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The Tapachula detention center The Tapachula detention center where migrants are held without recourse to human rights protection.

7 lessons from 3 nights in a migrant detention center

The Mexico News Daily reporter was locked up in October

Mexico News Daily writer Ben Wein reflects on his incarceration last October in a detention center in Chiapas where more than 100 “rescued” migrants are held, some for months on end, under extrajudicial detention. 

There was no explaining my way out of it. Once the immigration authorities in Chiapas had demanded my passport, and I was unable to present it, my fate was sealed.

Ciudad Hidalgo, the small town on the Guatemala border, is where most undocumented migrants enter Mexico with their eyes on the United States. Immigration officials dot the road between the border and the nearby city of Tapachula, where I’d safely and regrettably stowed my passport in a hotel room.

Resistance seemed futile, and dangerous. Beside some inattentive immigration agents was a soldier with a very large gun. He looked perfectly well concentrated.

I protested but was promised I’d be taken to an immigration center simply to verify my details in a database. I readily accepted that premise, but truthfully I had another motive: as a journalist recently arrived to cover the migration crisis, I was intrigued to see where it would all lead.

Clarity came swiftly. I was loaded onto a bus by National Guardsmen with some 40 Haitian migrants and a few Central Americans. It was night when we arrived at the Siglo XXI detention center on the outskirts of Tapachula.

Once inside, it was belts and shoelaces off, and there was no way back. The bureaucrat registering my details had no interest in my tale of woe, nor did the half-dozen armed police in our vicinity. On paper, there was nothing to complain about: the bureaucrat helpfully reminded me that, according to the records, I’d been “rescued.”

It was a blessing in disguise. Tapachula is the heart of the American migration crisis, and the sinister Siglo XXI is its Sistine Chapel. In a place where no journalists are invited, there were some lessons that could only be learned from the inside.

1) Migrants are detained and held in Mexico at the threat of force. The government terms their detention as “rescue,” which is not only a misnomer but a lie. I spoke to many hundreds of migrants in Chiapas, and not one wanted the assistance of Mexican immigration authorities. They feared them. Everyone inside Siglo XXI was desperate to leave but not allowed to. They’d been locked up in large halls with more than 100 persons, guarded by armed police officers in watchtowers.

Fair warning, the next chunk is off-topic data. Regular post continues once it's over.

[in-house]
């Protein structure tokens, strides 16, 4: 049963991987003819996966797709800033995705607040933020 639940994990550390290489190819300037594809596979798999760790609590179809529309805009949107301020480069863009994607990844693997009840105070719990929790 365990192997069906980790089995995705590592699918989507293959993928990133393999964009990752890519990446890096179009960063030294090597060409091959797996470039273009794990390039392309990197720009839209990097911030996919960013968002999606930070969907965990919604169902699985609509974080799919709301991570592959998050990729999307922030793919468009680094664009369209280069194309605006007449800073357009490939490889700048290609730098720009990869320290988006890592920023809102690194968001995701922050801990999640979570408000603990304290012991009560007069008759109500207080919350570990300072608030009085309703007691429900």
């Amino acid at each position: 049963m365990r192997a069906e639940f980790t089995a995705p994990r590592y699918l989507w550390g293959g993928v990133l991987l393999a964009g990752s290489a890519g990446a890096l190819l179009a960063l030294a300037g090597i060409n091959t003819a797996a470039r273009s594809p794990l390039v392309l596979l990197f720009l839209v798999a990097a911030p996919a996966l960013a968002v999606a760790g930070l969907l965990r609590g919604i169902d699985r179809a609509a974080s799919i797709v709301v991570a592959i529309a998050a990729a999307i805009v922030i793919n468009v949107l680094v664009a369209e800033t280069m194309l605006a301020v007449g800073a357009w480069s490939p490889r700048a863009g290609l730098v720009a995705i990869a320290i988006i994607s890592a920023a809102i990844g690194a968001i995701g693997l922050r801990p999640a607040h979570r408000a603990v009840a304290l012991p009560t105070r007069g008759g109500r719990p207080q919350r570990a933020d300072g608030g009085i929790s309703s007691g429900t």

These prisoners weren’t only endangered by state officials but by other migrants, some of whom were members of Central American gangs. Many people inside were physically ill, and many others were suffering mentally. Hygiene was poor, sleep was scarce and the diet was short on vitamins. Mexico may be a risky place, but migrants sent to detention centers are guaranteed danger.

2) A murderer who has been arrested and imprisoned is in many ways better off than a detained migrant. Given that migrants have officially been rescued rather than arrested, they are not granted the rights awarded to criminal suspects. They have no access to legal representation, and there’s no promise of a phone call. Doubtless, the conditions in Mexican penitentiaries are squalid, but the same can be said for Siglo XXI.

Under extrajudicial detention, all possessions are confiscated, including cellphones and money. Migrants receive a mattress not unlike a gymnasium mat and some blankets and are told to find a place to sleep on a crammed floor. They wear the clothes they arrived in for the duration of their stay. Toilets don’t flush, and the stalls don’t have doors.

Ben Wein aboard the bus with migrants after his arrest in Chiapas.
Ben Wein aboard the bus with migrants after his arrest in Chiapas.

A courtyard area is open during the day, based on the discretion of immigration officials. On my third day, we were forced outside while builders did some heavy construction work inside. I frequently asked immigration officials what the legal capacity of our confines was, but was ignored. Such information was unavailable and no one thought it their duty to answer questions.

Effectively, our rights depended on the whims of disinterested immigration agents. I once asked an immigration official if I could leave Siglo XXI, given that I hadn’t been arrested. “I don’t recommend it,” he replied, gesturing at an armed policeman.

No migrant should have been detained for more than 15 working days, but many had been inside for months. Venezuelans, Cubans and Indians seemed to be confined the longest.

3) The police officers in Siglo XXI wore the uniforms of a police unit that no longer exists. The Policía Federal (Federal Police) was absorbed into the National Guard in 2019, the new security force established by President López Obrador. Why officers from a defunct unit were working in a migrant detention center is a matter for speculation. Some officers worked with Central American gangsters, known as Maras — four boys from Honduras. The Maras tried to break up protests organized by prisoners and they were feared because they were known to work with the police. Many migrants said the police supplied the Maras with cigarettes and marijuana to sell inside.